How Lena Dunham and Jenni Konner Became Best Friends and Business Owners

Lenny's co-founders talk starting a new business after their success with HBO's Girls, how to distinguish their side hustles and front hustles, and how to navigate friendship at work.

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We spend a lot of time together. Like, a whole lot. When we're not working, we're chilling, and when we're not chilling, we're texting. (It's not for everyone; Lena sometimes wonders if it's even for Jenni. The invention of the text message was not good for Lena's clinically diagnosed OCD. "Hello? Hello? Answer me!! Are you SAFE?!") But it's an inextricable part of how we run our business and our lives.

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Deep personal engagement + nonstop commentary on the happenings of planet Earth x putting writing first = Lena & Jenni's proprietary mix for professional success.

So when the idea of interviewing each other about starting a business with your best friend emerged, we wondered how much there was to say that we hadn't shared already. After all, keeping our creative relationship fresh is a big part of the reason we pursued the side hustle known as Lenny.

But it turns out that when the audio recorder came out, with it came some hot new info. For example, Lena was surprised and inspired by Jenni's take on the "having it all" dilemma, while Jenni didn't know about Lena's long-held dream to be a drama teacher for tweens (that's in the outtakes, where Lena also wonders if "bed tester" is a job).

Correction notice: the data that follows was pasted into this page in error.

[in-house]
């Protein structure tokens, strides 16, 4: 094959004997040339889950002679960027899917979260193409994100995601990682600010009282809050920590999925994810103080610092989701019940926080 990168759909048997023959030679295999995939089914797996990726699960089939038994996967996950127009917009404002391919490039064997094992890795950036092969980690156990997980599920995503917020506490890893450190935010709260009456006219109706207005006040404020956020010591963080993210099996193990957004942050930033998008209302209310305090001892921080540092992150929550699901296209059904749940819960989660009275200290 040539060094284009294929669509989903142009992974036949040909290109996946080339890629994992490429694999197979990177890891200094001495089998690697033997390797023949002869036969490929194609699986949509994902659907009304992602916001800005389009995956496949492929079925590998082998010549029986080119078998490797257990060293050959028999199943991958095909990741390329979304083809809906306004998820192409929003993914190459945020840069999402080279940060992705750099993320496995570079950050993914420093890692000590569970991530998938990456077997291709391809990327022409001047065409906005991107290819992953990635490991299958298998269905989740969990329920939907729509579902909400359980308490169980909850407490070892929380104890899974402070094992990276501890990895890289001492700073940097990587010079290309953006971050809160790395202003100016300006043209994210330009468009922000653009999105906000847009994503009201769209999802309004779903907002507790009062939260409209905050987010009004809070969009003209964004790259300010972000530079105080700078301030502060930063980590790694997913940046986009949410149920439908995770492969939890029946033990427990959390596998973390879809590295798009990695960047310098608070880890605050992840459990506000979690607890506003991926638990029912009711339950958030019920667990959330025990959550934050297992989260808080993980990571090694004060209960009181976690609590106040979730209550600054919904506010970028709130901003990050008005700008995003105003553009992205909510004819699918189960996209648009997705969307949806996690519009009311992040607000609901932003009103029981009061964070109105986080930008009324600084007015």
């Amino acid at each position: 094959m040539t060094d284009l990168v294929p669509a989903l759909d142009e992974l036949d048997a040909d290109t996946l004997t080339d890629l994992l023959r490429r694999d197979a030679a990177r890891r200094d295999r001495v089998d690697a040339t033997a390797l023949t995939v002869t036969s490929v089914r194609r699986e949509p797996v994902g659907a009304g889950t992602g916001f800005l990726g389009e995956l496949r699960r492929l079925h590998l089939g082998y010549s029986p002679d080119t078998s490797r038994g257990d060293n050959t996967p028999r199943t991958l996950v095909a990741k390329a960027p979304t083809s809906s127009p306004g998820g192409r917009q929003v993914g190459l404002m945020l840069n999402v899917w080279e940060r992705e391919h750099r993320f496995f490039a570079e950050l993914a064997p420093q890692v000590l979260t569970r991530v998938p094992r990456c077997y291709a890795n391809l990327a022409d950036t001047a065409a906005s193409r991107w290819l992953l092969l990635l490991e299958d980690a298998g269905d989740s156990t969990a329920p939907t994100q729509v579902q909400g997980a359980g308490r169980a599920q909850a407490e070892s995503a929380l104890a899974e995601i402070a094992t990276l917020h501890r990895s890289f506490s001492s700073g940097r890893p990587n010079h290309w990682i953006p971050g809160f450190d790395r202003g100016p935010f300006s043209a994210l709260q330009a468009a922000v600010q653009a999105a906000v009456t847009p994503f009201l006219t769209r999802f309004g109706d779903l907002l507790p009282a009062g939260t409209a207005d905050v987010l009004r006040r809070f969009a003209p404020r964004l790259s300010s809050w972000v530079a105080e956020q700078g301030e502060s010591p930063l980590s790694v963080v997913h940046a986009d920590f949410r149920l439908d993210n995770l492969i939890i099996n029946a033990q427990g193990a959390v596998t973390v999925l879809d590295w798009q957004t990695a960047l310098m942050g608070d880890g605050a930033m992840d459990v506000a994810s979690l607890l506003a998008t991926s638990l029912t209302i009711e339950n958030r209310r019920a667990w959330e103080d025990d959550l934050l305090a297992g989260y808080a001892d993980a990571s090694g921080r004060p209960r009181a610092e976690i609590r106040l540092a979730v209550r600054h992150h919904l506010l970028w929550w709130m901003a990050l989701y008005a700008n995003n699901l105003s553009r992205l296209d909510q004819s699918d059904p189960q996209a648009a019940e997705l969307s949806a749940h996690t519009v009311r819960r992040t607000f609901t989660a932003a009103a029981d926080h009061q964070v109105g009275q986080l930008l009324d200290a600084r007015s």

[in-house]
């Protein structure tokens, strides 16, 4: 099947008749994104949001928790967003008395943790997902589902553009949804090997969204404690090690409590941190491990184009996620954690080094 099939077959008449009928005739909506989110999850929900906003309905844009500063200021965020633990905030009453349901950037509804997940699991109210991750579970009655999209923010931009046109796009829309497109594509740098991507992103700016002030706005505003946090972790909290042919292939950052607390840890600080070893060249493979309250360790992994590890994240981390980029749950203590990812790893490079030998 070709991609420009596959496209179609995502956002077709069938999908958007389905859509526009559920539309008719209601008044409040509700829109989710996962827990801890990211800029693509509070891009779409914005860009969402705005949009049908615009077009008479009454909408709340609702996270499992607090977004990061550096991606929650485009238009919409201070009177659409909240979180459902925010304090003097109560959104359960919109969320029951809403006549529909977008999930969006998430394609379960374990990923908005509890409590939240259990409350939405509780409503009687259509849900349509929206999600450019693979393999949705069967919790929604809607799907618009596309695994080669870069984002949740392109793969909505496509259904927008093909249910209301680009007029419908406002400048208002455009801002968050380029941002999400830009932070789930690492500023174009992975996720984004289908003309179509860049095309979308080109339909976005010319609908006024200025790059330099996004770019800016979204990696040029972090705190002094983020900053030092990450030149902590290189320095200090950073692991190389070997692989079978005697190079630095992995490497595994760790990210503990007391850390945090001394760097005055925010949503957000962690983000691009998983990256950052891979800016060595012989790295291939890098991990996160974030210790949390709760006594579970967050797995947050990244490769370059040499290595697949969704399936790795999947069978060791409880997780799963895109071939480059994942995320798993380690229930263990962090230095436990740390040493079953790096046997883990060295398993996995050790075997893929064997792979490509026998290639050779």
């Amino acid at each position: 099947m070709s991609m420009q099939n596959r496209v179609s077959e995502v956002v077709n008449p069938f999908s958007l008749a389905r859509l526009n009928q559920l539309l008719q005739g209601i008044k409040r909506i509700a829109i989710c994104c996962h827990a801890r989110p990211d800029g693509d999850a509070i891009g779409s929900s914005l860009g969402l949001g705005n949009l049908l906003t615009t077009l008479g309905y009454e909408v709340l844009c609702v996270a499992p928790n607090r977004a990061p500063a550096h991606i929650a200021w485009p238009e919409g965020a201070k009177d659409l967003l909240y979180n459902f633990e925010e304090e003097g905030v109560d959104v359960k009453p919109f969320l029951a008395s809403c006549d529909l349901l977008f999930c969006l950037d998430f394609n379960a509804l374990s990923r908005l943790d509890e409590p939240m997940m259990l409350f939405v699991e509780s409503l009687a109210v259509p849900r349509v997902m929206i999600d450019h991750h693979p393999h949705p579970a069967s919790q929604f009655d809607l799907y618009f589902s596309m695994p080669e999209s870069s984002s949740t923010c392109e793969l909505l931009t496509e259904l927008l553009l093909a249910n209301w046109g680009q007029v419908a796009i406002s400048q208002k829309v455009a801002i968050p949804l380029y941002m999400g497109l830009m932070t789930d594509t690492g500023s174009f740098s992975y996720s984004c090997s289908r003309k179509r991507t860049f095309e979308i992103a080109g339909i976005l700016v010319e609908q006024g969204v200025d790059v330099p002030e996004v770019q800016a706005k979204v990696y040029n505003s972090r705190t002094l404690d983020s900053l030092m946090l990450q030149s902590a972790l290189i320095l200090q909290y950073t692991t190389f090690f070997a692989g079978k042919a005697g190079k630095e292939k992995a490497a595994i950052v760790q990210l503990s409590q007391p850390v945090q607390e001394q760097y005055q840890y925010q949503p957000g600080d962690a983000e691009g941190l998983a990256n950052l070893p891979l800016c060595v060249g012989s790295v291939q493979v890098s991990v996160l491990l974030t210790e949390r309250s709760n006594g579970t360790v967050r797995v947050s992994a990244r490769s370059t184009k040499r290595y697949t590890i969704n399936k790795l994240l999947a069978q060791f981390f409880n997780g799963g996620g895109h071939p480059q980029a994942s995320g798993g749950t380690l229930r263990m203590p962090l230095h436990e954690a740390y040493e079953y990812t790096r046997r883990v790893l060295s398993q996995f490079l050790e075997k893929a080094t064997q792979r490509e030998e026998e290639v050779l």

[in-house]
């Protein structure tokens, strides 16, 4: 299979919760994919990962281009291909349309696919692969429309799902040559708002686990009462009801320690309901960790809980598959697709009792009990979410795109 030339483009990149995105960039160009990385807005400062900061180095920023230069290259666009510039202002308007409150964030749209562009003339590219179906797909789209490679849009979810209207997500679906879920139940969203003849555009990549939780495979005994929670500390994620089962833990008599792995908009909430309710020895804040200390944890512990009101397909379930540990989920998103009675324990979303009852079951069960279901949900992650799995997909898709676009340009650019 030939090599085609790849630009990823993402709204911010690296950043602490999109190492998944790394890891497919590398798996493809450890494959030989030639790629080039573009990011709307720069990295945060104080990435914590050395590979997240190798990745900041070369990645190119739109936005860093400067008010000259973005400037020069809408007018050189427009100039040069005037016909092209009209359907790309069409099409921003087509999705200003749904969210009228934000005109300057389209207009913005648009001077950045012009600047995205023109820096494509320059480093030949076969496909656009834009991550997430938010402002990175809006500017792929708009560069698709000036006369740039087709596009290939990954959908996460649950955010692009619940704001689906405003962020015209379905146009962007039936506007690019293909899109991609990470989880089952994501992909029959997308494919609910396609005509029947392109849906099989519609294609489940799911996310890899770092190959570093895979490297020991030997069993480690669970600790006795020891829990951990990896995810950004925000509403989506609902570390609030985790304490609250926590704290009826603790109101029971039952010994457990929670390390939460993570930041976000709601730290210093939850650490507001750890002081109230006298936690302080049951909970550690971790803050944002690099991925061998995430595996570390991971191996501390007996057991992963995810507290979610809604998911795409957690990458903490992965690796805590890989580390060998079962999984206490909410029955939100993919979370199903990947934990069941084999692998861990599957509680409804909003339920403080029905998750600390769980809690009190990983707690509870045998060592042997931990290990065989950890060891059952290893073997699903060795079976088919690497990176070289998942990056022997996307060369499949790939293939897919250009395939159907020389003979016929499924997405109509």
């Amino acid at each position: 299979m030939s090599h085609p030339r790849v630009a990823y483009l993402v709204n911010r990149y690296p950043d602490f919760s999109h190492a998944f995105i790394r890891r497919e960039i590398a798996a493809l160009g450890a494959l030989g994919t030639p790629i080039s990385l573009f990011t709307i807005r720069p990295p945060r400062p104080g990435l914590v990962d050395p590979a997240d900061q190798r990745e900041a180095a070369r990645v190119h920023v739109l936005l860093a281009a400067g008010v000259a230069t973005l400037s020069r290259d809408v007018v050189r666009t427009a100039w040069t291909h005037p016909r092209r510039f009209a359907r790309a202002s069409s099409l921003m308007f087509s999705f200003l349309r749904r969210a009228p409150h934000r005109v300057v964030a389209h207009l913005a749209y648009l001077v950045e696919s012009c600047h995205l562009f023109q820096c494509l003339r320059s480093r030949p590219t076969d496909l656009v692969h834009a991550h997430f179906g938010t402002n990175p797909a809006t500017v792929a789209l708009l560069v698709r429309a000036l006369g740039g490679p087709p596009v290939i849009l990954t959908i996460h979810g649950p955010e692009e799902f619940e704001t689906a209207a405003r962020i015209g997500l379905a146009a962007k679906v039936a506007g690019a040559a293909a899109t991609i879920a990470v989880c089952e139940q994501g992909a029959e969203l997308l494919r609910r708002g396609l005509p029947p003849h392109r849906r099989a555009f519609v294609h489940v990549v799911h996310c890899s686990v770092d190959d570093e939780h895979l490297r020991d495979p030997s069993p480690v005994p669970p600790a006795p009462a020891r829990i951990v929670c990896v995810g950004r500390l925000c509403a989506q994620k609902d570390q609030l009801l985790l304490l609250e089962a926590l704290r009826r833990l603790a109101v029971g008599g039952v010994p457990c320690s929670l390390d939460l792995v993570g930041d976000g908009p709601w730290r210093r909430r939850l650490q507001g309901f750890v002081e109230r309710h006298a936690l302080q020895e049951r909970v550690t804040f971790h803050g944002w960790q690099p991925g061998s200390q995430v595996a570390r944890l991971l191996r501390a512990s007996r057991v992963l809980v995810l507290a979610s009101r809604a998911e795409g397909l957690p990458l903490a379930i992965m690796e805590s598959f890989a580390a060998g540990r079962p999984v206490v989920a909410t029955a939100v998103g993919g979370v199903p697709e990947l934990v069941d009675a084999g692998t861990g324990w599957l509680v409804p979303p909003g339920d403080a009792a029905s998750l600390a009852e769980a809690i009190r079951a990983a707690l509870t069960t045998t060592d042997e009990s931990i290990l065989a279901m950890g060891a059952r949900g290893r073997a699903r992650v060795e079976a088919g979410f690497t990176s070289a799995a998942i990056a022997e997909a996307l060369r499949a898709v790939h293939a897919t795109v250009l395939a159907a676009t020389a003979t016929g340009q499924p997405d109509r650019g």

Our biggest hope is that when you read this, you don't take it like a line-for-line blueprint for your business endeavors. Rather, we want to be an example, letting you know that the passion — and shared connection — of two women is an unstoppable force. In the last seven and a half years, we have been through a stunning array of work disasters, family breakdowns, personal faltering, health crises, and even moments where we didn't quite know how best to hold the other up, or whether we had the strength. But the love and power that sparks when two women see the world through the same pair of glasses? Well, that's incredible, and it keeps you coming back, with more power than you knew you had. LYLAS.

Lena Dunham: You're a busy woman, a working mother. When you said, "We should have a web presence" and we came up with the idea for Lenny, what made you go, "Yes, that's a good idea, that's how I should be spending my precious time"?

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Jenni Konner: I just felt like you needed a platform — we both did, but you especially — that was more than 140 characters. Girls could speak for itself, but at the end of the day, you needed to be Lena Dunham and not Hannah Horvath. You have such a strong political voice and a fierce feminist agenda; we didn't have the time to wait for books to come out or your mayoral campaign. We just had to get in there.

We need to understand why it's as amazing to survive a miscarriage, or start a small business with your friend, as it is to go out and do this wild empire-building.

LD: People talk a lot about side hustles. At this point it's confusing: what is our front hustle and what is our side hustle? I think our main mission will always be to do what we started with Girls, which is to make really strong narrative content. Lenny and our other projects support that. I wonder how you think about the concept of a side hustle in your life and how you decide what to center for yourself. How do you split your time?

JK: I think you're right when you said it's hard for us to figure out what is a side hustle and what is just a hustle, because it just depends on the day.